1 a rare heavy polyvalent metallic element that resembles manganese chemically and is used in some alloys; is obtained as a by-product in refining molybdenum [syn: rhenium, atomic number 75]
2 ancient hawk-headed Egyptian sun god; a universal creator [syn: Ra]
3 the syllable naming the second (supertonic) note of any major scale in solmization [syn: ray]
Etymology 1From lang=la.
- Rhymes with: -iː
- Dutch: (wat) betreft
- Rhymes with: -eɪ
Re, bre, moré (with many variants) is an interjection common to the languages of the Balkans, Turkish, Polish, and Venetian, with its "locus... more in the Greek world than elsewhere". It is used in colloquial speech to gain someone's attention, add emphasis, insult, or express surprise or astonishment, like the Spanish che.
EtymologyThe word probably comes from μωρέ, the vocative of the ancient Greek μωρός 'dull, sluggish, foolish, stupid'. There is a large variety of dialect forms, all derivable from μωρέ with more-or-less regular sound changes. Other hypotheses include influence or borrowing from Romany, Venetian language, or Aromanian. Some forms reflect a feminine form μωρά.
An alternative theory suggests that the word was imported to Balkans by Romani speakers, who carried it from Indic languages where aré and ré are used in a similar manner, functioning as an "interjection of calling, of astonishment, of contempt, of disrespect (as to an inferior), of anger, etc.". (to get attention), măre (archaic, expressing surprise)
Its original pejorative meaning of 'fool, idiot' is largely lost and it is now used to mean "friend", and thus corresponds in some ways to expressions such as "mate", "pal", "man", "dude". Like these words, it may be used both before or after a phrase: "Ρε, αυτή είναι καλή μπύρα" ("Man, this is some good beer"), or, "Πάμε για καμια μπύρα, ρε" ("Let's go get a beer, man"). However, it is familiar, so it is not used to older people or to strangers, when it can be considered offensive. (The feminine version, mori, preserves the original pejorative sense regardless of context.)
Like "hey!" re can be used as an exclamation, often used to get attention or express surprise, and so it corresponds in some ways to exclamations such as "wow!".
In the general mood of the language, sometimes re by itself is considered rude, if not offensive (eg. "Stand up, re" > "You, stand up now!"). However if followed by sy ("you") or the addressee's name it is considered milder, and friendly (eg. "Stand up, re George" > "Stand up, my friend George"). Of course the above is not always standard since everything depends on the context and the intonation.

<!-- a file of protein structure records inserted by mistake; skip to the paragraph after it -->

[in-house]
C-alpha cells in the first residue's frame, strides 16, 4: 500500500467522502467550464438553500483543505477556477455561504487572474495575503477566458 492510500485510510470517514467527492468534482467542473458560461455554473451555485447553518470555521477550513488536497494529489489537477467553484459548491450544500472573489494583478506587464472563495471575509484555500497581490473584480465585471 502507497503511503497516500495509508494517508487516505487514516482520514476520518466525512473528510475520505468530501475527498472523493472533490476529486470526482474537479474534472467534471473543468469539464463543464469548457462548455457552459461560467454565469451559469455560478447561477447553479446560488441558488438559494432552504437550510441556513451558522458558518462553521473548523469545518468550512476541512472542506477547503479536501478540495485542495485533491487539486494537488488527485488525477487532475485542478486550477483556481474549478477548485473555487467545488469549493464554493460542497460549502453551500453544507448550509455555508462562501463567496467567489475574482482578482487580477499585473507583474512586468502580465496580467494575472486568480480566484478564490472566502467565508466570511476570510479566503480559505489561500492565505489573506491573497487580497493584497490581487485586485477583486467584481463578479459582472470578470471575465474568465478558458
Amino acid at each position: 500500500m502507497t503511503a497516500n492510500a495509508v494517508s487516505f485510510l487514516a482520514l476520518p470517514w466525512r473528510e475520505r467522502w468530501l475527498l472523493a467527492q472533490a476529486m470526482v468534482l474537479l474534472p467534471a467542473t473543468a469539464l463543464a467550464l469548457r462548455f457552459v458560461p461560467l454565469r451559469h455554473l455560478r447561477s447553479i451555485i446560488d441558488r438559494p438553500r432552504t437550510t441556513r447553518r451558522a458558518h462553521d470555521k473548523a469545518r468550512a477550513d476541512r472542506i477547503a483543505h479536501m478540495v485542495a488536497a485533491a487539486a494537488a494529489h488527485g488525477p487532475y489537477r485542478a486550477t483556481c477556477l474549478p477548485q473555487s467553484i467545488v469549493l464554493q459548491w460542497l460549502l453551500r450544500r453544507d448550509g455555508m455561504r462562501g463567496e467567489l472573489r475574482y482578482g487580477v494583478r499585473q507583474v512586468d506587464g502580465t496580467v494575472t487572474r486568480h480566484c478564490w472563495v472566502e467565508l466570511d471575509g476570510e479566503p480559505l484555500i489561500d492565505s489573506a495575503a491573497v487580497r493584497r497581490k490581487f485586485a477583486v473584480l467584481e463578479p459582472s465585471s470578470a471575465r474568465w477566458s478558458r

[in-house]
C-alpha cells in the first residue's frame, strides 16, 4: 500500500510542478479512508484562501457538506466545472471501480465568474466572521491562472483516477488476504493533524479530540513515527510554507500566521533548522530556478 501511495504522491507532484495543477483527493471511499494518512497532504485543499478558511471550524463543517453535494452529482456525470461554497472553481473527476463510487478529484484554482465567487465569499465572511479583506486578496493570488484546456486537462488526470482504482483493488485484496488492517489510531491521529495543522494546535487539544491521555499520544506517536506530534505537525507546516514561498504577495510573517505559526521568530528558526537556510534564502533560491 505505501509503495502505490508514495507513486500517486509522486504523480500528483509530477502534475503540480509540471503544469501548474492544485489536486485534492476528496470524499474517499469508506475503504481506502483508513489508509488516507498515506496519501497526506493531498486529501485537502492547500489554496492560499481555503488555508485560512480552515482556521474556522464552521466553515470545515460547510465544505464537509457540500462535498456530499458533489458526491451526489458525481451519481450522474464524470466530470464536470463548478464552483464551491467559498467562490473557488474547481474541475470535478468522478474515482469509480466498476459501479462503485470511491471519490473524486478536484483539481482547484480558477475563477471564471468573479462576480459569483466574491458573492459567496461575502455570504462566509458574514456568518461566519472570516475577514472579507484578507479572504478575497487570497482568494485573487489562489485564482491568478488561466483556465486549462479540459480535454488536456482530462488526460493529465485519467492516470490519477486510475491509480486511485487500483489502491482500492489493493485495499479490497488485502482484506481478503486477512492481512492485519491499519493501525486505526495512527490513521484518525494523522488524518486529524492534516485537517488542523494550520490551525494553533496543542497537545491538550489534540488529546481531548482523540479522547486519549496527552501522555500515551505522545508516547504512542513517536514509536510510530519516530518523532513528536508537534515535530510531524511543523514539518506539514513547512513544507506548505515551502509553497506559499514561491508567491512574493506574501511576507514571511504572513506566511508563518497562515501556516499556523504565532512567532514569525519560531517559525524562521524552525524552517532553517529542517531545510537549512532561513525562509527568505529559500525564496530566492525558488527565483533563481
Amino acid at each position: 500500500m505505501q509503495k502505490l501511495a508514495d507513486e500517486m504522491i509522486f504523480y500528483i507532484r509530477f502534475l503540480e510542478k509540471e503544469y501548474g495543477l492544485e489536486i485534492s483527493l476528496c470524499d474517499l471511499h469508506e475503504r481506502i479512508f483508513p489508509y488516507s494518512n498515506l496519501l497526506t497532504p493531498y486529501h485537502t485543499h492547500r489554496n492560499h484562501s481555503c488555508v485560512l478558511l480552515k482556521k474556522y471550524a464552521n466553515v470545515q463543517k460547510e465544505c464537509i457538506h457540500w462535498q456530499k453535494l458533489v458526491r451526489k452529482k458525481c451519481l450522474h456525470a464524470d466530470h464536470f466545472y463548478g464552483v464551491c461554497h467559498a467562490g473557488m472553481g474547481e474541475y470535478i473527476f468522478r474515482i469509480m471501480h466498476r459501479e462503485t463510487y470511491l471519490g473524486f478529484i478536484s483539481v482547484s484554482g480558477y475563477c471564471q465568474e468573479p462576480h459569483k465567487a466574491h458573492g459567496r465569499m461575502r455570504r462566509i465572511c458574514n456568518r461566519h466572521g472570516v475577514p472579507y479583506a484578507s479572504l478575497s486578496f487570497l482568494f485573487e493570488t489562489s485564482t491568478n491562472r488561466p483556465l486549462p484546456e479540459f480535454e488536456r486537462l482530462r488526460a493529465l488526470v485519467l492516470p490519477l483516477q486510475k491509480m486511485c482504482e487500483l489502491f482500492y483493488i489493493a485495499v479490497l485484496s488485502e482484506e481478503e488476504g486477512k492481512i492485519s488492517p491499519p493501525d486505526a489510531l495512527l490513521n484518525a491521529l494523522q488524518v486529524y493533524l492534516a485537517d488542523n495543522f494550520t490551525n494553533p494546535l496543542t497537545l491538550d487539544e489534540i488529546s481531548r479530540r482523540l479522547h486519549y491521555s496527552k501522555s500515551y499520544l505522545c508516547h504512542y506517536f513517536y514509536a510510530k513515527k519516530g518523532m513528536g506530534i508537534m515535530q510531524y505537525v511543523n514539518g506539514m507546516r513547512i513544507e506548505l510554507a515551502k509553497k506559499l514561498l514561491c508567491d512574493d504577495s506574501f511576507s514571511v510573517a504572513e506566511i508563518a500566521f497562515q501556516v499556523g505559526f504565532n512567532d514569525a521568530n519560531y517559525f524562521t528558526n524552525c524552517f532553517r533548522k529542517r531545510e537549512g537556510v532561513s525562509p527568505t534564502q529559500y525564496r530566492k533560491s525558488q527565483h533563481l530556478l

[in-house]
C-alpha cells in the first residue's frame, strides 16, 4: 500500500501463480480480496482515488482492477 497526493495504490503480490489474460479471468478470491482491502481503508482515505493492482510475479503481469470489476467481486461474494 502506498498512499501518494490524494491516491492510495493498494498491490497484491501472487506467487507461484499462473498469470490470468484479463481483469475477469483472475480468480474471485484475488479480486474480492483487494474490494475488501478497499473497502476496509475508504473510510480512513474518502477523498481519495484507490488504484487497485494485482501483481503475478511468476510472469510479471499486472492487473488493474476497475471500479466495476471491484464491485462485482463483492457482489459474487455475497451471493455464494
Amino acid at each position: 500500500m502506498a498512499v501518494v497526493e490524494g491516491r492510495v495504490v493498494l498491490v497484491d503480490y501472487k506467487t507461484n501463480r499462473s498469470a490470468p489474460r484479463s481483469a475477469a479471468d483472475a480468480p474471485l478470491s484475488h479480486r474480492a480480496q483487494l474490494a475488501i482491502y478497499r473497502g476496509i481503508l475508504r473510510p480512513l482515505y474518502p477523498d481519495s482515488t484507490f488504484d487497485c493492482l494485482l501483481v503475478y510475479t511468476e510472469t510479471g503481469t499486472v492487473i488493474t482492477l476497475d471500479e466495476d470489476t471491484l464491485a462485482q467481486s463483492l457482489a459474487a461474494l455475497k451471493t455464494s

It is very common for Greeks raised in Greece but living abroad (especially in the UK) to use re semi-jokingly when speaking English in the same way they use it when they speak Greek (e.g. "Are you serious re?", "How are you re Jim?" ) Similarly, Greek rappers will use it along with the interjection man! as in "Re man".
In the Greek American community of Tarpon Springs, Florida, a variation of the word is used with the same meaning. Instead of the term Re, with the rolling of the "r", being said, the Greeks there instead say "Ray", with no rolling of the "r". "Ray" is thus said as "ray" would be said in typical English. "Ray, lets go to the Sponge Docks," or "What's up ray?" is how the term is used in Tarpon Springs. This is common only in Tarpon Springs, and the usage of the term by the Tarpon Greeks is often mocked by Greek Americans throughout the country.
"Re gamoto"In Greece, re is often accompanied by a slang word or a profanity, such as gamoto or gamoti (γαμώτο or γαμώτη, meaning fuck!, an exclamation of fury, surprise or admiration that is considered vulgar. In 1992, in her first statement to the Greek journalists minutes after the 100 m hurdles race at the Olympic Games in Barcelona, Voula Patoulidou, the surprise winner, dedicated her medal to her home country by saying "Για την Ελλάδα, ρε γαμώτο" ("For Greece, goddamit!"), a catchphrase that is still in use; it became emblematic in Greece, and was used and paraphrased in various occasions by the Greek mass media, satirists, Greek bloggers, and ordinary people.
re in Bishnupriya: রে
re in Macedonian: Бре
re in Serbian: Бре
about, anent, apropos of, as, as for, as regards, as respects, as to, concerning, in connection with, in point of, in re, in reference to, in regard to, in relation to, in relation with, in respect to, of, on, pertaining to, pertinent to, referring to, regarding, relating to, relative to, respecting, speaking of, touching, upon, with regard to, with respect to